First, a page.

Pope Reiterates Catholic Church’s Opposition to Condom Use for HIV Prevention
Pope John Paul II on Saturday reiterated the Roman Catholic Church's opposition to the use of condoms, saying that "respect of the sacred value of life and formation about the correct practice of sexuality" is the church's position on the issue, the AP/Indianapolis Star reports (AP/Indianapolis Star, 1/22). The pope's comments follow a week during which the Spanish Roman Catholic Church for the first time appeared to have indicated acceptance of the use of condoms to prevent the spread of HIV, although Spain's Conference of Catholic Bishops later backtracked on the comments. On Tuesday, Spanish Bishops Conference spokesperson Bishop Juan Antonio Martinez Camino -- following a meeting with Spain's Health Minister Elena Salgado to discuss the fight against HIV/AIDS -- said that "condoms have a place in the global prevention of AIDS," adding, "The church is very worried and interested by this problem." Martinez Camino also said the Spanish Roman Catholic Church is willing to cooperate with the country's Socialist government -- which in November 2004 launched a campaign promoting condom use -- to address the "grave problem" of HIV/AIDS. "The moment has arrived ... for joint work," Martinez Camino added. However, the Spanish Conference of Catholic Bishops on Wednesday released an unsigned statement saying that Martinez Camino's comments "must be understood in the context of Catholic doctrine, which holds that the use of contraceptives implies immoral sexual behavior." The statement said, "It's not true that the church has changed its doctrine on condoms," adding, "It's impossible to advise the use of condoms" under Catholic doctrine. The bishops went on to say that sexual abstinence or monogamy are the "only successful" ways to prevent the spread of HIV (Kaiser Daily HIV/AIDS Report, 1/20).
Addressing the Netherlands' new ambassador to the Vatican, Pope John Paul II said, "The Holy See ... considers that it is necessary above all to combat this disease in a responsible way by increasing prevention, notably through education about respect of the sacred value of life and formation of the correct practice of sexuality, which presupposes chastity and fidelity" (AP/Indianapolis Star, 1/22). The pope also stressed the Catholic Church's efforts to treat HIV/AIDS patients, specifically through the Holy See's Good Samaritan Foundation, which was established last year to coordinate funds and organizations to help people with the disease. "At my request, the church has mobilized in favor of the victims and especially in order to assure access to help and the necessary medical care through a number of treatment centers," the pope said.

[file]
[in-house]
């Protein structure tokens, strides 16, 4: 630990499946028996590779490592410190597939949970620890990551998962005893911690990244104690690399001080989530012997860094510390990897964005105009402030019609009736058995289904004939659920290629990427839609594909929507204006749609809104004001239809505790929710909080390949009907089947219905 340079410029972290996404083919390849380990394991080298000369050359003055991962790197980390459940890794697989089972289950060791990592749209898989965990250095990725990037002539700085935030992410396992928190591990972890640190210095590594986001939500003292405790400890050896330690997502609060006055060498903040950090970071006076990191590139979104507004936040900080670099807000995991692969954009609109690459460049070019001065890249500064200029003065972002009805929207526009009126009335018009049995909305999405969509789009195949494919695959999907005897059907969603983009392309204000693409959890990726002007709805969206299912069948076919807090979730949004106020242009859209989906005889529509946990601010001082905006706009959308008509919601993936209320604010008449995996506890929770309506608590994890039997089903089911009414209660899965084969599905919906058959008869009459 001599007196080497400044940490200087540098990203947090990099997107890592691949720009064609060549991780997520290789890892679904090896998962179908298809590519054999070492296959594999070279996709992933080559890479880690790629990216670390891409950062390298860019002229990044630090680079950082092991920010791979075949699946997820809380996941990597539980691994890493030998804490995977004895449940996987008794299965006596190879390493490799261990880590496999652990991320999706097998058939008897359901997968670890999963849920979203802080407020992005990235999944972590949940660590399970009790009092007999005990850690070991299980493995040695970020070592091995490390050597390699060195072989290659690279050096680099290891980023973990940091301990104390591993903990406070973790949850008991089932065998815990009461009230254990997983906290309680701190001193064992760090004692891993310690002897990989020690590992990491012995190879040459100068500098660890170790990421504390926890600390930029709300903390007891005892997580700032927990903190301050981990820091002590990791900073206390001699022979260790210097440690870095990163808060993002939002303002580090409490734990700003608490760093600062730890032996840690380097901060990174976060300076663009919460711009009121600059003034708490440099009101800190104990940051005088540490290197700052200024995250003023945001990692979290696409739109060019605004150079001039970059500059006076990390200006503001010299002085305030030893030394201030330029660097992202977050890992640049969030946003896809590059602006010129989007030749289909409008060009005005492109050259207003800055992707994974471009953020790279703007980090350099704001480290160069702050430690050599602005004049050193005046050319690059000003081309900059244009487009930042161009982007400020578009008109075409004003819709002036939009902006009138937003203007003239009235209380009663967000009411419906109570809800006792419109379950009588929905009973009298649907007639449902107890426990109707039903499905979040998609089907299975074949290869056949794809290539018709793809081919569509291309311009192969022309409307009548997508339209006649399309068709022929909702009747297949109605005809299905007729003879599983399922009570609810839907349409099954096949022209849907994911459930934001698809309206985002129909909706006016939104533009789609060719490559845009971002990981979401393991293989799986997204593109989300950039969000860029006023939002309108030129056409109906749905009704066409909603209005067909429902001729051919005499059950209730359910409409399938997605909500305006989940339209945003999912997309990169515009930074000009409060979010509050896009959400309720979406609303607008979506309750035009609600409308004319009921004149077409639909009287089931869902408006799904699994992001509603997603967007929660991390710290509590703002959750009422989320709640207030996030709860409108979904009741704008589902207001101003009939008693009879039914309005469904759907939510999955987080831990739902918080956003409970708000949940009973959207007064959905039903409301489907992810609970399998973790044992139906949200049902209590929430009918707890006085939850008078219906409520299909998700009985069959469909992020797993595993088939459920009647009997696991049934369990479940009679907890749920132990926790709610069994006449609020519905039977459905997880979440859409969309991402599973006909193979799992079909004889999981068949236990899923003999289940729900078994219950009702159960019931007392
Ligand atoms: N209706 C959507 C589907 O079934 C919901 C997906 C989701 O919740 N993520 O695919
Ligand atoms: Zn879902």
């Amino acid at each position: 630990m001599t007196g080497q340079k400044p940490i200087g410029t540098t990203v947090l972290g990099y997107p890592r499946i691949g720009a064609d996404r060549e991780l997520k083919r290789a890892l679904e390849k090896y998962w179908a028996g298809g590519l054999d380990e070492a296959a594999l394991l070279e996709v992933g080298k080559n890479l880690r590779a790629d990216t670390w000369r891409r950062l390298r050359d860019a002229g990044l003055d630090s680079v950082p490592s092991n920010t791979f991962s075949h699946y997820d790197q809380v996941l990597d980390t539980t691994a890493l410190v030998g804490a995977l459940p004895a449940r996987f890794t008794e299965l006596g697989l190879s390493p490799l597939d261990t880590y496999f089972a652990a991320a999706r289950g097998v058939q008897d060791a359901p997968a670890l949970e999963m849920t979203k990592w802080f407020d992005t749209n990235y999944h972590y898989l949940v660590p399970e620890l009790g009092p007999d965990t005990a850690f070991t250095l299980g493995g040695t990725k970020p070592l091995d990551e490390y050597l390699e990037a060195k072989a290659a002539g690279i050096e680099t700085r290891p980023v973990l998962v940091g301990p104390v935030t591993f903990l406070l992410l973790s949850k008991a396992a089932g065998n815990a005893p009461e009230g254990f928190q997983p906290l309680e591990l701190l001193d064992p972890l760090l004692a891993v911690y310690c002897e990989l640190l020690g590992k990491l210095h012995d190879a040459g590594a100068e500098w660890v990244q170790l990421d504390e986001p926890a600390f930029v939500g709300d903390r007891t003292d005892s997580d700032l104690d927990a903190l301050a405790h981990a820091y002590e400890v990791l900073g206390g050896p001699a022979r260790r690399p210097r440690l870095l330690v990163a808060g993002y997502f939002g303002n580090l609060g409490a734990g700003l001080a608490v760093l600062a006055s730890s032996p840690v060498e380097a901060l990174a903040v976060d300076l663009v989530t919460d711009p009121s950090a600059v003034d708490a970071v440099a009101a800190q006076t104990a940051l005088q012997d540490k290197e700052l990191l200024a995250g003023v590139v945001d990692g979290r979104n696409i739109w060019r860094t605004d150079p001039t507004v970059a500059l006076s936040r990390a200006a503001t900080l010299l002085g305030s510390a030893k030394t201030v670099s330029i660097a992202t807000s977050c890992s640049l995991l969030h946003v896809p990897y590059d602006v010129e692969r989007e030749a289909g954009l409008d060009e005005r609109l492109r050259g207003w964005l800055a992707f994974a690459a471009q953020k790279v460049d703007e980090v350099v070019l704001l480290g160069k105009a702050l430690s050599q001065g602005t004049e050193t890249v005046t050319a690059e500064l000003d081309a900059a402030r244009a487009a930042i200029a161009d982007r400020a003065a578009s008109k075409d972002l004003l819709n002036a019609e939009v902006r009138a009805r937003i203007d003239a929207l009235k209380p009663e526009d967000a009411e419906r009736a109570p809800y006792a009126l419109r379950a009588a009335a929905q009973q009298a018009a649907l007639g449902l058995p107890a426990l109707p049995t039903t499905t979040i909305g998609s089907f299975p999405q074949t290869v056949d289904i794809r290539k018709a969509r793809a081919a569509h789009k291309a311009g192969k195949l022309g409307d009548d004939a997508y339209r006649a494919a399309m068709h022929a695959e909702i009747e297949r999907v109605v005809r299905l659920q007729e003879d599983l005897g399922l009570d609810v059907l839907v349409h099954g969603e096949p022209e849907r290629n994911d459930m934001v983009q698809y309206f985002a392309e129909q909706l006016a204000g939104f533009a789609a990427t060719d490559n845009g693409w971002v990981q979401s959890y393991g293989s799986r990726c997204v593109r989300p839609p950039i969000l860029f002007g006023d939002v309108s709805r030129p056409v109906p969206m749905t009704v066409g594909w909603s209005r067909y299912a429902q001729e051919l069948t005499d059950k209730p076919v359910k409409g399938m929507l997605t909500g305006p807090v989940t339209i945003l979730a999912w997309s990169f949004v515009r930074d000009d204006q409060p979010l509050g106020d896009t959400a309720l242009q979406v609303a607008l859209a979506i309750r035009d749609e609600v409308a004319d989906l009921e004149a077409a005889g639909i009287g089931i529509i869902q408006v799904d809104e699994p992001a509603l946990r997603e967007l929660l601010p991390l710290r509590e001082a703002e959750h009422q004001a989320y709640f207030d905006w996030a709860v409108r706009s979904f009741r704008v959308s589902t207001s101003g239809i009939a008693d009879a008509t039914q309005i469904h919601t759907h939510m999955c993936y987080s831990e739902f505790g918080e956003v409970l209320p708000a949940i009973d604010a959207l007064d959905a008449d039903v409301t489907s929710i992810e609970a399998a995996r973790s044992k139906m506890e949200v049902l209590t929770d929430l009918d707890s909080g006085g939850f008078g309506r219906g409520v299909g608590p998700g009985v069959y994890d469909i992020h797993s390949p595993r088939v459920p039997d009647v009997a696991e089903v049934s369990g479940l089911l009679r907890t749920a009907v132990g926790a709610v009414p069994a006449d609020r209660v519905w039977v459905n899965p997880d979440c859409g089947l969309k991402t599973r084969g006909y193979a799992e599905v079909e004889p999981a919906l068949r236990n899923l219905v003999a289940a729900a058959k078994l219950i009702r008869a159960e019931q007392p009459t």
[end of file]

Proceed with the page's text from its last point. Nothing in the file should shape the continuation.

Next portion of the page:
Monsignor Angel Rodriguez Luno, a professor of moral theology at the Pontifical University of the Holy Cross and an adviser to the Doctrine of the Faith -- a Vatican department charged with safeguarding orthodoxy -- said, "The problem is that anytime we try to give a nuanced response, we see headlines that say, 'Vatican approves condoms.' The issue is more complicated than that. From a moral point of view, we cannot condone contraception. We cannot tell a classroom of 16-year-olds they should use condoms." Rodriguez Luno added, "But if we are dealing with someone or a situation in which clearly persons are going to act in harmful ways, say, a prostitute who is going to continue her activities, then one might say, 'Stop. But if you are not going to, at least do this.'" Rodriguez Luno said that sex outside of marriage breaks the sixth commandment. However, he added, "Infecting someone with AIDS would also mean sinning against the fifth commandment -- you shall not kill. Condoms would diminish that danger." Two European cardinals this week "separately spoke of a hypothetical situation in which use of a condom might be justified: when a woman must have sex with someone who is infected with HIV and therefore must protect herself," the Washington Post reports. Meanwhile, Felipe Arizmendi, a bishop from southern Mexico, said on Friday that "[i]f someone is incapable of controlling their instincts ... then they should do whatever is necessary in order not to infect others." Arizmendi said condoms were a "lesser evil" (Williams, Washington Post, 1/23).